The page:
Mountains: open

Piedmont: closed

• Dormer for daylight and venting

• Add glass to gable end of building

for daylighting


Figure of Windows infilling between structure



• Express structure by exposing posts, beams,

and trusses, especially within shelters when


• Use oversized structural elements to convey

strength and permanence.


Figure of Structure that is openly expressed



• Use materials that look substantial and heavy.

• Use indigenous, natural, and locally produced


Suitable wall materials include:

• Stone laid to reflect local geological patterns,

and stone in scale with size of local rocks.

• Horizontal log.

• Board and batten.

• Wood-lap siding.

Alternate wall materials include:

• Split-face block, if skillfully constructed,

as a substitute for stone.

• Concrete, if tinted and highly textured to

blend with textures of natural surroundings.

• Cement-fiber siding to match wood.


• Patterned plywood.


Suitable roof materials include:

• Treated, southern pine shake shingle.

• Standing seam metal in medium tones.

• Concrete tile, if it resembles a traditional


• Heavy-textured asphalt shingles.


Figure of Treated, southern pine shake shingles.

Figure of heavy textured Composition shingles.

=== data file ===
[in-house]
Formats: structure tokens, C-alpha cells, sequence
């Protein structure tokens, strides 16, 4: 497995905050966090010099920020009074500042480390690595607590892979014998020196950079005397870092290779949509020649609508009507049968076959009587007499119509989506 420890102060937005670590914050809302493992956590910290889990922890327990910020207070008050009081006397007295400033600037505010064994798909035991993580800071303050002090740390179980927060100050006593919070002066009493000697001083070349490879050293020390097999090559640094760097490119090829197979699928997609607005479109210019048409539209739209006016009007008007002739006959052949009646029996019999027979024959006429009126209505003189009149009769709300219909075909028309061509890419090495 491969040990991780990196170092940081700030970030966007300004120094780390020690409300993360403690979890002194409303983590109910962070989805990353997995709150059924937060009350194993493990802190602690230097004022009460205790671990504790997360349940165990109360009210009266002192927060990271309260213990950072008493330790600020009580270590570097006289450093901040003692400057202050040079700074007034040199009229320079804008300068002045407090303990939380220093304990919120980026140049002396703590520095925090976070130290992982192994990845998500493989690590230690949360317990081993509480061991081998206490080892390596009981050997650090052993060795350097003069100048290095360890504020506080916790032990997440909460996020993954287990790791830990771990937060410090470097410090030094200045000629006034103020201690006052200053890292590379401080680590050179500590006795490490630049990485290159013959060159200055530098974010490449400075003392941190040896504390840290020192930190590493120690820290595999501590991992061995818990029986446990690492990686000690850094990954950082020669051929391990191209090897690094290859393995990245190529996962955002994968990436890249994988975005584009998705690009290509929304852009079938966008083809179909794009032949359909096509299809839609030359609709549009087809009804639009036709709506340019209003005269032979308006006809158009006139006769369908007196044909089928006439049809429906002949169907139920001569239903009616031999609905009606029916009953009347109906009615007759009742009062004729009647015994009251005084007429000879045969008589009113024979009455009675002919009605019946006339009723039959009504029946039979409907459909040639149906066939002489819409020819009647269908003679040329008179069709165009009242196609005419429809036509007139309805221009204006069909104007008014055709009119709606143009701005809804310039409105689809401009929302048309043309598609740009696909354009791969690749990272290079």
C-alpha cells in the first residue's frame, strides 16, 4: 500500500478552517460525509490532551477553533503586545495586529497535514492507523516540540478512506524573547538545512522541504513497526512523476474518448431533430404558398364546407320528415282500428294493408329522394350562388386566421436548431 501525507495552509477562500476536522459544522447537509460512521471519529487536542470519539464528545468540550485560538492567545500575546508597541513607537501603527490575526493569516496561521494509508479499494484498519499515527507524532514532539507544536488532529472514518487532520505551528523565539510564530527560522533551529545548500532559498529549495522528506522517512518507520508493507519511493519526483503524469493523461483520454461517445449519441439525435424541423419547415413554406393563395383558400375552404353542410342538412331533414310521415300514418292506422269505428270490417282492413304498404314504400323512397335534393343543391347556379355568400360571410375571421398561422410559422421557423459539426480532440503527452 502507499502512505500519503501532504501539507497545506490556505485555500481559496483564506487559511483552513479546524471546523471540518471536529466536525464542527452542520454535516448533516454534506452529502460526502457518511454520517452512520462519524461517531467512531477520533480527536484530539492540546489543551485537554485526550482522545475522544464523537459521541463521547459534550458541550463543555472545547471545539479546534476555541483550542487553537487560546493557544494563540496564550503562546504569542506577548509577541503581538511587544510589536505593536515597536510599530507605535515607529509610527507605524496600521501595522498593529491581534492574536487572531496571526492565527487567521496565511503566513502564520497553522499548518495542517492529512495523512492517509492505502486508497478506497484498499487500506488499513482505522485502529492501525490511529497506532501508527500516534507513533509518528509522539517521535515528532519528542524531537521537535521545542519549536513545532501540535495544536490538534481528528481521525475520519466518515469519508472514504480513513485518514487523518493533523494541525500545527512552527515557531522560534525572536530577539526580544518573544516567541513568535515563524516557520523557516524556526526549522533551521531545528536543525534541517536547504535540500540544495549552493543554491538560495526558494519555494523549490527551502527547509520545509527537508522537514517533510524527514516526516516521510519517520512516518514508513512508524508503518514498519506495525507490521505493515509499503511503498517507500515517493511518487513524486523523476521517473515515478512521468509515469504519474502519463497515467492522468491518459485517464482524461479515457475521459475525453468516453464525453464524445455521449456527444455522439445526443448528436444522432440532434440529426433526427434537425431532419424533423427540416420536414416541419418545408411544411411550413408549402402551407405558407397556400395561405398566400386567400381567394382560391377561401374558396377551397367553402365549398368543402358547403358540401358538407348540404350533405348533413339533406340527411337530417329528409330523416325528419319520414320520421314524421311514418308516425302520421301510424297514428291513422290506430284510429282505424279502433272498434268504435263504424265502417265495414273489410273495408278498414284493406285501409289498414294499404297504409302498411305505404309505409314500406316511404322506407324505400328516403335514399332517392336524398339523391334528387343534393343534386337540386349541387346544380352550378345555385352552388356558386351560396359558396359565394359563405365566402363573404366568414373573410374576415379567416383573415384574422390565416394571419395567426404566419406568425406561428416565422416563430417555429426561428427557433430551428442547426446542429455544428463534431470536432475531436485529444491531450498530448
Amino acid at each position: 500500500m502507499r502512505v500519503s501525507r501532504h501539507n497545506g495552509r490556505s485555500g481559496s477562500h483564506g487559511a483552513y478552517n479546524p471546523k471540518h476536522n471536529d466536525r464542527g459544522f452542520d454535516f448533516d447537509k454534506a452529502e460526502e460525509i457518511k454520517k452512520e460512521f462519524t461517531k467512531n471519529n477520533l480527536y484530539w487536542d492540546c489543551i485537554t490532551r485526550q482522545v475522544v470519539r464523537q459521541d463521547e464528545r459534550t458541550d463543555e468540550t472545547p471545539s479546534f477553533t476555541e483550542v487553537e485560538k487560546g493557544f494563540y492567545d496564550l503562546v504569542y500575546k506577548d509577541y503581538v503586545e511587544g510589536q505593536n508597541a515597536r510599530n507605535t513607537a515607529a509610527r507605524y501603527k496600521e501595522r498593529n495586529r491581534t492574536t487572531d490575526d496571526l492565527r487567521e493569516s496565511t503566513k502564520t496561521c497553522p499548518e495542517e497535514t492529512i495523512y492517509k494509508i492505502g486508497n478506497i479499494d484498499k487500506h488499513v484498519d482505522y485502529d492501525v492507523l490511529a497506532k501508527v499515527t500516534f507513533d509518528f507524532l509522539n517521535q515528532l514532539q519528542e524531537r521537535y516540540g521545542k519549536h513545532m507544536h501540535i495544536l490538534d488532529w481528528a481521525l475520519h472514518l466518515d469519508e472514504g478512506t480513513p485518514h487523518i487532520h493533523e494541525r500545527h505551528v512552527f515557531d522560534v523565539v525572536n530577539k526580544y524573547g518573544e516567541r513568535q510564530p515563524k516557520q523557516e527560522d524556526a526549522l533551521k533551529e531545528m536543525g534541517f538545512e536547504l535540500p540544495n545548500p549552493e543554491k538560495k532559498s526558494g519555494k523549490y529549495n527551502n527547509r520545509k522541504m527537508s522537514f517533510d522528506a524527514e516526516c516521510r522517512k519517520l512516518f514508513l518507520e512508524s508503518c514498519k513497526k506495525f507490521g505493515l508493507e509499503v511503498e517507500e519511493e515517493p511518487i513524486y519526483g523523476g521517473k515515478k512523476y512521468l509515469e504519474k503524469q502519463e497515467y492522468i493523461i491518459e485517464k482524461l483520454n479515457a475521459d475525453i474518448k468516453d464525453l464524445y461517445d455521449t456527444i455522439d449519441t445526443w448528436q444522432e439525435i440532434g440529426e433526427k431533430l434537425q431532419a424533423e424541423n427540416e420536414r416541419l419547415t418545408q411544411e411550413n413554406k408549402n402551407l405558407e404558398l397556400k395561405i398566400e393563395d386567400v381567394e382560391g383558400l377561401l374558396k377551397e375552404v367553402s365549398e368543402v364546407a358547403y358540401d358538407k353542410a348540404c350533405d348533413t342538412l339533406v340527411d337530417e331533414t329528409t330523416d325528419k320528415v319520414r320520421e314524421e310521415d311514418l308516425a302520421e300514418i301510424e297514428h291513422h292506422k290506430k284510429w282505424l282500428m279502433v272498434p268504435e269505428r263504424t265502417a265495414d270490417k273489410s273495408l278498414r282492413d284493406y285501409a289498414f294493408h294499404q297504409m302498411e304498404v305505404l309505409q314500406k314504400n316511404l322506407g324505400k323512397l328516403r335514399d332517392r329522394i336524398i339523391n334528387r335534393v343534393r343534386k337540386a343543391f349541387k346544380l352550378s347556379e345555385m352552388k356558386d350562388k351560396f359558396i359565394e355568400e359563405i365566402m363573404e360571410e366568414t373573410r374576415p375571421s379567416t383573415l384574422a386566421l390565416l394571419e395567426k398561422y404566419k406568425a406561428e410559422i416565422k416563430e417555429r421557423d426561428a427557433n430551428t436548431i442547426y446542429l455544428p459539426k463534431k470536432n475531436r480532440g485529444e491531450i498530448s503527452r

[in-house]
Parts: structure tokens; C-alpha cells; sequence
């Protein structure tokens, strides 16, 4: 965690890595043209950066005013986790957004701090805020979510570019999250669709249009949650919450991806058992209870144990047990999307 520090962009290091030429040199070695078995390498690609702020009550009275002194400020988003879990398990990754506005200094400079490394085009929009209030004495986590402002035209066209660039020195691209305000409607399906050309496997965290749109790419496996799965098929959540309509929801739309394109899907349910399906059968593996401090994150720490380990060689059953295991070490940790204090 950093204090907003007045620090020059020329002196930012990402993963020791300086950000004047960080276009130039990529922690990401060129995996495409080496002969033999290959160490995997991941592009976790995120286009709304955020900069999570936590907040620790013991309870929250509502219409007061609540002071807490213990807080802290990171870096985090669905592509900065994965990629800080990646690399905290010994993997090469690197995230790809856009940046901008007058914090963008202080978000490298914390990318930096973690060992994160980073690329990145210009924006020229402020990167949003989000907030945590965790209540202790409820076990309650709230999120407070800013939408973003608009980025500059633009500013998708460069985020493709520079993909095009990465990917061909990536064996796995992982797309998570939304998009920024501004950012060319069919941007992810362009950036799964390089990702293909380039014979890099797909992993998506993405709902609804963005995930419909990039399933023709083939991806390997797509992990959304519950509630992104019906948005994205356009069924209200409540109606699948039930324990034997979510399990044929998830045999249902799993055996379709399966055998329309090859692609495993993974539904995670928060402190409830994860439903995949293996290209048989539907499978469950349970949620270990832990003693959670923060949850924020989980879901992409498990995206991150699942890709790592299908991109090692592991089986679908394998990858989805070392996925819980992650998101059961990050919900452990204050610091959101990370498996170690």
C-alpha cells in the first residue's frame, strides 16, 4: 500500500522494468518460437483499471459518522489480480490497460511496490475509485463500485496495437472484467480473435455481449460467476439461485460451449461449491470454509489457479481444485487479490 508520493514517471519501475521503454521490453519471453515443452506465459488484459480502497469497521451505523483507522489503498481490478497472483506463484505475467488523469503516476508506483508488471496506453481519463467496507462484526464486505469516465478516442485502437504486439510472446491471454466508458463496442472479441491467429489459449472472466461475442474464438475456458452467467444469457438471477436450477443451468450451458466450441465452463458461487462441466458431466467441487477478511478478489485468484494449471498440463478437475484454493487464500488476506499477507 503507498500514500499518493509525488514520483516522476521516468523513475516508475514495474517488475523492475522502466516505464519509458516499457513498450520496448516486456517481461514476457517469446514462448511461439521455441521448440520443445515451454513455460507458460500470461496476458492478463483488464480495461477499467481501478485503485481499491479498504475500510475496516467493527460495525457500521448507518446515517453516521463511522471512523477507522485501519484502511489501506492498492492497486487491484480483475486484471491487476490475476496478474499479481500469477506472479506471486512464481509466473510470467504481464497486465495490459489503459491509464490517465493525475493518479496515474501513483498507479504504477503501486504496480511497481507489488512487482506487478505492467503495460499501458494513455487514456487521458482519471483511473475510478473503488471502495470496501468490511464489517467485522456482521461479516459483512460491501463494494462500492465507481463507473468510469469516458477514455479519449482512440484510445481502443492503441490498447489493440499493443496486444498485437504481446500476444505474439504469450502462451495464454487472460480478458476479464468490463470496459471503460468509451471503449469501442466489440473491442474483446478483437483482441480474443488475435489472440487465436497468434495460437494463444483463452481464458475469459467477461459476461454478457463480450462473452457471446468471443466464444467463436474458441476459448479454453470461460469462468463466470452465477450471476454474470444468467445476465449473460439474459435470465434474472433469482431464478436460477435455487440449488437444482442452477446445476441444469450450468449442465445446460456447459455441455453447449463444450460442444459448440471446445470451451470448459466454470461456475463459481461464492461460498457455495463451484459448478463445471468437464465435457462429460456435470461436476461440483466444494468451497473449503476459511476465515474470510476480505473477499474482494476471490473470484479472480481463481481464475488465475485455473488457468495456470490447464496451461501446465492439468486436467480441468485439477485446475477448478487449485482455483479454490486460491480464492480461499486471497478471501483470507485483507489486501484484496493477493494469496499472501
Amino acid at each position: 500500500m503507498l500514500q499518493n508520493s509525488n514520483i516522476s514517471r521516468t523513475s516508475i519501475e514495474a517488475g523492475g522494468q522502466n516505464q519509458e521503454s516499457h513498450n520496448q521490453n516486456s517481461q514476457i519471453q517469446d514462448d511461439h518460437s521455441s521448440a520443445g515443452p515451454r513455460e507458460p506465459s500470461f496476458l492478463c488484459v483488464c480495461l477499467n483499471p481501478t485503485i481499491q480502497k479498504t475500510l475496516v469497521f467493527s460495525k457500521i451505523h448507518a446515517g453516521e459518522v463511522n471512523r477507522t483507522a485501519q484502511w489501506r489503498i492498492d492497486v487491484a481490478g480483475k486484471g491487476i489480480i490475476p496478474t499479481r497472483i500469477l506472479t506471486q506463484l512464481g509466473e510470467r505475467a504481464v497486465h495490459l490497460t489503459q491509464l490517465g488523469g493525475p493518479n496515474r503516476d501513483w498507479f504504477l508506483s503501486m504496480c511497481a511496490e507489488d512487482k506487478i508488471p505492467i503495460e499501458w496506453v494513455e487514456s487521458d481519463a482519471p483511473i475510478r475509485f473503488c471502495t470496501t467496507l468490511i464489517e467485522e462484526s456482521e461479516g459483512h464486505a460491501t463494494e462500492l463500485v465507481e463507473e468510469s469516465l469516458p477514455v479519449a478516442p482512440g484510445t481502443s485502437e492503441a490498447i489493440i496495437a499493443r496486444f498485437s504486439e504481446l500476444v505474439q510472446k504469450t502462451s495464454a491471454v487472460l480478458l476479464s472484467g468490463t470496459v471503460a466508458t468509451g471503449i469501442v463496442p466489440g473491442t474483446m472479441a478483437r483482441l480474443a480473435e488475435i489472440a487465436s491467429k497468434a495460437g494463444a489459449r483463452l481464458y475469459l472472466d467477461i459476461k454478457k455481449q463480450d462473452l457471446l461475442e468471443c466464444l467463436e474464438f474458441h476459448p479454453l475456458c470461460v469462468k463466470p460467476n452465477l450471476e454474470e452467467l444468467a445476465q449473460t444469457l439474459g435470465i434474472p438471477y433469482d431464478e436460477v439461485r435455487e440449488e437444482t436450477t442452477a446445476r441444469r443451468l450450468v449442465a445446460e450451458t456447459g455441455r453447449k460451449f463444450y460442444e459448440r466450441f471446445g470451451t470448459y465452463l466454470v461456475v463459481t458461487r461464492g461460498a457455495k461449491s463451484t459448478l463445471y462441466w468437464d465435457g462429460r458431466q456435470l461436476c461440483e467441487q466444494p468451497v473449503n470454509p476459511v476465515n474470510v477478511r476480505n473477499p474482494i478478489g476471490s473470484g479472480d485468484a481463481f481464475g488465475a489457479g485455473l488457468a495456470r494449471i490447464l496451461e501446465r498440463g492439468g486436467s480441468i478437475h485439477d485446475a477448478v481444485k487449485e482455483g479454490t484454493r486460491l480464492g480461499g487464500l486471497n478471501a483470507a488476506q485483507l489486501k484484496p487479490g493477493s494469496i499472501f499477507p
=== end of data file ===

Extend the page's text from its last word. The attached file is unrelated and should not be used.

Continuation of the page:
Figure of Standing seam metal.


Suitable base materials include:

• Stone.

• Textured concrete.

• Split-face block.



• Wood, including railroad ties.


Figure of a Bulletin Board with desirable characteristics:

• Expressed structure

• Natural materials

• Strong connections

• Wood shake roof

• Heavy timber frame



Figure of a Toilet Building with Predominant materials such as:

• Stone base

• Standing seam metal roof

• Board and batten walls



• Draw color schemes from the

immediate natural landscape,

especially rocks and trees.

• Use mid-tone earth colors

such as brown, gray, and


• Stains, when used, should

be solid, penetrating stain

with UV protection.

• Use off-white paint color

in the foothills of the

Mountain Province.

• Bright colors may be used

as accents if drawn from

nature, such as wildflowers

and lichens.

• Use gable ends that are

stained in the mountains

and painted in the foothills.


Figure of Colors taken from the natural landscape:

• Grays and browns of trees and rocks

• Greens of leaves and needles




Chapter 4.4 Table of Contents

Reader’s Guide